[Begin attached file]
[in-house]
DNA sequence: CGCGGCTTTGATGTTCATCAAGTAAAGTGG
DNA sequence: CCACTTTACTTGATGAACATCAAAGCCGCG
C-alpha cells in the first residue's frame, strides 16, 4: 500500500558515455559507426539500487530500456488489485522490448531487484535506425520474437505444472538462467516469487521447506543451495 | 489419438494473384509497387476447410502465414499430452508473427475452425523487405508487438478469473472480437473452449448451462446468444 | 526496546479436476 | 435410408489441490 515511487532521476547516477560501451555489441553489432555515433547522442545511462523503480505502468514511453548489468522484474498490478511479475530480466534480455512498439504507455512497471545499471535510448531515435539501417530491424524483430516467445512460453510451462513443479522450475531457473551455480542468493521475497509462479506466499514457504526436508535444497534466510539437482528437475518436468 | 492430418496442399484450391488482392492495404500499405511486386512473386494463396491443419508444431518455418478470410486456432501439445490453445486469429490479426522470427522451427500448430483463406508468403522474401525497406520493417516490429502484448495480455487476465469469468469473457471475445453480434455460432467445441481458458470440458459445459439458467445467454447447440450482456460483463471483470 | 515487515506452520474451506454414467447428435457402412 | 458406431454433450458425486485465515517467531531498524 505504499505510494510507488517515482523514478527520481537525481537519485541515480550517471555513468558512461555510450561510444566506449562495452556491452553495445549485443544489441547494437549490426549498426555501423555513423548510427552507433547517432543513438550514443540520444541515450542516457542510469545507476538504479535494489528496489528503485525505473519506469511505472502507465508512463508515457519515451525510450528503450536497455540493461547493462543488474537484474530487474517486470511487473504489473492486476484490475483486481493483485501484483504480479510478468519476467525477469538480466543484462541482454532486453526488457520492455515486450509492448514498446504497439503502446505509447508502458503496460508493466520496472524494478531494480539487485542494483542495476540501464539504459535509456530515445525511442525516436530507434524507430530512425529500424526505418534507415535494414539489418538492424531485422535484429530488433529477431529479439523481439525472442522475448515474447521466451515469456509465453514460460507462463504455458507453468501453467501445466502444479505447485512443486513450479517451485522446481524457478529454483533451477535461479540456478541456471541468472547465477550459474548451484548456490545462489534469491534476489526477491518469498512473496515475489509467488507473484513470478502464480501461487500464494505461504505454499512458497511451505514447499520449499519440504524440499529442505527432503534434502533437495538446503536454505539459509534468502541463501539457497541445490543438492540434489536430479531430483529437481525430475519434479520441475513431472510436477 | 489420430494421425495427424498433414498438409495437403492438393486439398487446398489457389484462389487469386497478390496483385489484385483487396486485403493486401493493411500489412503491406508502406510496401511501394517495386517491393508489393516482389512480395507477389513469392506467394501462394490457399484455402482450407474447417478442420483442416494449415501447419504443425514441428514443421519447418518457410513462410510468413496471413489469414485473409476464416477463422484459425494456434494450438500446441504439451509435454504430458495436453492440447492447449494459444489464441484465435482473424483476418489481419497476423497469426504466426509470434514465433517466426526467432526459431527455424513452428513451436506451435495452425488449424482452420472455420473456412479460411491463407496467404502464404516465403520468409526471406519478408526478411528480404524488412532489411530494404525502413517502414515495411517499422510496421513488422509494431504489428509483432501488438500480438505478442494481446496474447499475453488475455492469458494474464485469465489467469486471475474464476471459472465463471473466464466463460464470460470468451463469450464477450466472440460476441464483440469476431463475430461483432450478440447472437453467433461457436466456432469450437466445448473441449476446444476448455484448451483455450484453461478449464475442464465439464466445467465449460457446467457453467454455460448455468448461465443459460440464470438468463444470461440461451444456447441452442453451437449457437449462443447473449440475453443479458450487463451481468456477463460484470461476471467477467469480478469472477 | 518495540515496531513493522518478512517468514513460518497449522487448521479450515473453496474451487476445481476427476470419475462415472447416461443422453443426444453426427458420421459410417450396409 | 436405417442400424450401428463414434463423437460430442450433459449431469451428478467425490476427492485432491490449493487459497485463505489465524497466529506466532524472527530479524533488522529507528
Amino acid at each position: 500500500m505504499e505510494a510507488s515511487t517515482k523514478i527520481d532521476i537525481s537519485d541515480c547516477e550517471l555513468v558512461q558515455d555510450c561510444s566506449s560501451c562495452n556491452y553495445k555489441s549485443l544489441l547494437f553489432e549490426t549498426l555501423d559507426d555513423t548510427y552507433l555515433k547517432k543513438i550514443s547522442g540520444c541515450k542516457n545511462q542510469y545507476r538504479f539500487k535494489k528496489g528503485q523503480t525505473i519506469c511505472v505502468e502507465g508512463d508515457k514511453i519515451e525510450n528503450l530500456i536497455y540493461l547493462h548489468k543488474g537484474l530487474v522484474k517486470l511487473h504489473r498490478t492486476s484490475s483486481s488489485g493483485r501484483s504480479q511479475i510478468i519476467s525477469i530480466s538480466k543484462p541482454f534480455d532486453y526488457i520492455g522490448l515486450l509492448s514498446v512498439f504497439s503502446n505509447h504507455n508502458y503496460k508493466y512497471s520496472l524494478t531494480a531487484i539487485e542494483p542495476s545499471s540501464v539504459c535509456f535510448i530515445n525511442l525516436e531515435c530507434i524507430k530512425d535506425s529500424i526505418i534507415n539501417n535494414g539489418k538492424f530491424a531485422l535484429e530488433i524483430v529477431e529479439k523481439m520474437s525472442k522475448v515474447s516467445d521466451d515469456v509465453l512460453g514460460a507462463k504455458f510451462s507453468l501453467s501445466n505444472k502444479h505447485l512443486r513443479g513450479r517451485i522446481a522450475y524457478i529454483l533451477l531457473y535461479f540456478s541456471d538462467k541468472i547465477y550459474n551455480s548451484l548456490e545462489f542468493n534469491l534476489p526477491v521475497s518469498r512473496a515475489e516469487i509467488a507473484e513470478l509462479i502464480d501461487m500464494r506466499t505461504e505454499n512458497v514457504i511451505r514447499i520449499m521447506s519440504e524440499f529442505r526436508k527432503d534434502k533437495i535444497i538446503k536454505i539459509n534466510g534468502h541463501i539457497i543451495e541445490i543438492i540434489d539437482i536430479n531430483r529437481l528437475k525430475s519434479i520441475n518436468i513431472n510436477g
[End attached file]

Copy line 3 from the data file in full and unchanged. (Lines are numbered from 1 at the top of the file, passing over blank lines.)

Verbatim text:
DNA sequence: CCACTTTACTTGATGAACATCAAAGCCGCG